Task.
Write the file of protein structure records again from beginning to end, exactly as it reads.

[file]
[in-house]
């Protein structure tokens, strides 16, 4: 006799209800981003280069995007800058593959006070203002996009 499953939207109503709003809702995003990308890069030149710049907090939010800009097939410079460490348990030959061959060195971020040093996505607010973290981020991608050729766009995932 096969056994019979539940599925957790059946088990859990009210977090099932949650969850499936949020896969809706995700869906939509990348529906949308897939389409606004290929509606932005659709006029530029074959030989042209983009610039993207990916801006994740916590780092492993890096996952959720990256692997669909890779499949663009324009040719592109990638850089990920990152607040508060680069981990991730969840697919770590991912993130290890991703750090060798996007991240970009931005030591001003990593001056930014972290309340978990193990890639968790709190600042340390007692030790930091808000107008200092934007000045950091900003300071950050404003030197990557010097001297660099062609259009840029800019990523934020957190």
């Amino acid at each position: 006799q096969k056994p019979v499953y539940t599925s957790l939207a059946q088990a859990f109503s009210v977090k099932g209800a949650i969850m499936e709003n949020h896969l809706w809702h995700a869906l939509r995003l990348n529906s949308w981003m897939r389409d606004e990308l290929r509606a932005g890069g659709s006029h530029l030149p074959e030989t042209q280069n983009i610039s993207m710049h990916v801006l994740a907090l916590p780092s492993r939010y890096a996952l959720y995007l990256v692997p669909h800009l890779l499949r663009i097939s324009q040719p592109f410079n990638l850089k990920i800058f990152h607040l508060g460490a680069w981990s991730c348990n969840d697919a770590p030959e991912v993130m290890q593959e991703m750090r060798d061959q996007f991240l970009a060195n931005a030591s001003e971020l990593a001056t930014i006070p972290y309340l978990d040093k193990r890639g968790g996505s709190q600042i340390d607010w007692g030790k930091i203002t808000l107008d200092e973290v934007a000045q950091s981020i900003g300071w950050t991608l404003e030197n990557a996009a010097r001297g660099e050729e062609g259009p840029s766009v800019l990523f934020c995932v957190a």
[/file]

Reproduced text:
[in-house]
């Protein structure tokens, strides 16, 4: 006799209800981003280069995007800058593959006070203002996009 499953939207109503709003809702995003990308890069030149710049907090939010800009097939410079460490348990030959061959060195971020040093996505607010973290981020991608050729766009995932 096969056994019979539940599925957790059946088990859990009210977090099932949650969850499936949020896969809706995700869906939509990348529906949308897939389409606004290929509606932005659709006029530029074959030989042209983009610039993207990916801006994740916590780092492993890096996952959720990256692997669909890779499949663009324009040719592109990638850089990920990152607040508060680069981990991730969840697919770590991912993130290890991703750090060798996007991240970009931005030591001003990593001056930014972290309340978990193990890639968790709190600042340390007692030790930091808000107008200092934007000045950091900003300071950050404003030197990557010097001297660099062609259009840029800019990523934020957190």
């Amino acid at each position: 006799q096969k056994p019979v499953y539940t599925s957790l939207a059946q088990a859990f109503s009210v977090k099932g209800a949650i969850m499936e709003n949020h896969l809706w809702h995700a869906l939509r995003l990348n529906s949308w981003m897939r389409d606004e990308l290929r509606a932005g890069g659709s006029h530029l030149p074959e030989t042209q280069n983009i610039s993207m710049h990916v801006l994740a907090l916590p780092s492993r939010y890096a996952l959720y995007l990256v692997p669909h800009l890779l499949r663009i097939s324009q040719p592109f410079n990638l850089k990920i800058f990152h607040l508060g460490a680069w981990s991730c348990n969840d697919a770590p030959e991912v993130m290890q593959e991703m750090r060798d061959q996007f991240l970009a060195n931005a030591s001003e971020l990593a001056t930014i006070p972290y309340l978990d040093k193990r890639g968790g996505s709190q600042i340390d607010w007692g030790k930091i203002t808000l107008d200092e973290v934007a000045q950091s981020i900003g300071w950050t991608l404003e030197n990557a996009a010097r001297g660099e050729e062609g259009p840029s766009v800019l990523f934020c995932v957190a």